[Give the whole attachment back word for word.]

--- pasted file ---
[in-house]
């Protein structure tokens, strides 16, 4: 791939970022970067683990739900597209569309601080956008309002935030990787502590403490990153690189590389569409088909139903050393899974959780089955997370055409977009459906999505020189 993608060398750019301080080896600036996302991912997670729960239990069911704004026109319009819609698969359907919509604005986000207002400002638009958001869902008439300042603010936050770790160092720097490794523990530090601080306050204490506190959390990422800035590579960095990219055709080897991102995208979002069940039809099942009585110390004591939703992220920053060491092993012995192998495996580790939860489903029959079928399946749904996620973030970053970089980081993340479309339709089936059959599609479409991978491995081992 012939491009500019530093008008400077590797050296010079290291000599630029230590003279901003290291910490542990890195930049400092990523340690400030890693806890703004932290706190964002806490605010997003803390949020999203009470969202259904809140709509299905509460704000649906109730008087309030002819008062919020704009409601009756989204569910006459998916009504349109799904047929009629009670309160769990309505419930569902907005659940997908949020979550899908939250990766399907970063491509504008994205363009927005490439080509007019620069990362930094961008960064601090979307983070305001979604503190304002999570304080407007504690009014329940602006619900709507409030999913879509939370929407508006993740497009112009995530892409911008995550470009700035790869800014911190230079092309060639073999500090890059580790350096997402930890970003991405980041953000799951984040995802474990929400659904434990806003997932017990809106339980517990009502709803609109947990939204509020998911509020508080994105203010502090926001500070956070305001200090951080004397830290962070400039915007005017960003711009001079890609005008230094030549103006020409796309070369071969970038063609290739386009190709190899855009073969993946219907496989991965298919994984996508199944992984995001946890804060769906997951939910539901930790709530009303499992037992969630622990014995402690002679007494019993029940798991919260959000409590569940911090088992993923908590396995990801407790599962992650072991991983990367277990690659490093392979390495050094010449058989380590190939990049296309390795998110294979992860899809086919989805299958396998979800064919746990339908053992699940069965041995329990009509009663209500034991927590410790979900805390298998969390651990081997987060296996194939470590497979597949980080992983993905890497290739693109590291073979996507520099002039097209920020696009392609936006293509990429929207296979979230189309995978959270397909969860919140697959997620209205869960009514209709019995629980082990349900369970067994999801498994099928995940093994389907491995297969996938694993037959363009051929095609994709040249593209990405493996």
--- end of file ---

[in-house]
């Protein structure tokens, strides 16, 4: 791939970022970067683990739900597209569309601080956008309002935030990787502590403490990153690189590389569409088909139903050393899974959780089955997370055409977009459906999505020189 993608060398750019301080080896600036996302991912997670729960239990069911704004026109319009819609698969359907919509604005986000207002400002638009958001869902008439300042603010936050770790160092720097490794523990530090601080306050204490506190959390990422800035590579960095990219055709080897991102995208979002069940039809099942009585110390004591939703992220920053060491092993012995192998495996580790939860489903029959079928399946749904996620973030970053970089980081993340479309339709089936059959599609479409991978491995081992 012939491009500019530093008008400077590797050296010079290291000599630029230590003279901003290291910490542990890195930049400092990523340690400030890693806890703004932290706190964002806490605010997003803390949020999203009470969202259904809140709509299905509460704000649906109730008087309030002819008062919020704009409601009756989204569910006459998916009504349109799904047929009629009670309160769990309505419930569902907005659940997908949020979550899908939250990766399907970063491509504008994205363009927005490439080509007019620069990362930094961008960064601090979307983070305001979604503190304002999570304080407007504690009014329940602006619900709507409030999913879509939370929407508006993740497009112009995530892409911008995550470009700035790869800014911190230079092309060639073999500090890059580790350096997402930890970003991405980041953000799951984040995802474990929400659904434990806003997932017990809106339980517990009502709803609109947990939204509020998911509020508080994105203010502090926001500070956070305001200090951080004397830290962070400039915007005017960003711009001079890609005008230094030549103006020409796309070369071969970038063609290739386009190709190899855009073969993946219907496989991965298919994984996508199944992984995001946890804060769906997951939910539901930790709530009303499992037992969630622990014995402690002679007494019993029940798991919260959000409590569940911090088992993923908590396995990801407790599962992650072991991983990367277990690659490093392979390495050094010449058989380590190939990049296309390795998110294979992860899809086919989805299958396998979800064919746990339908053992699940069965041995329990009509009663209500034991927590410790979900805390298998969390651990081997987060296996194939470590497979597949980080992983993905890497290739693109590291073979996507520099002039097209920020696009392609936006293509990429929207296979979230189309995978959270397909969860919140697959997620209205869960009514209709019995629980082990349900369970067994999801498994099928995940093994389907491995297969996938694993037959363009051929095609994709040249593209990405493996």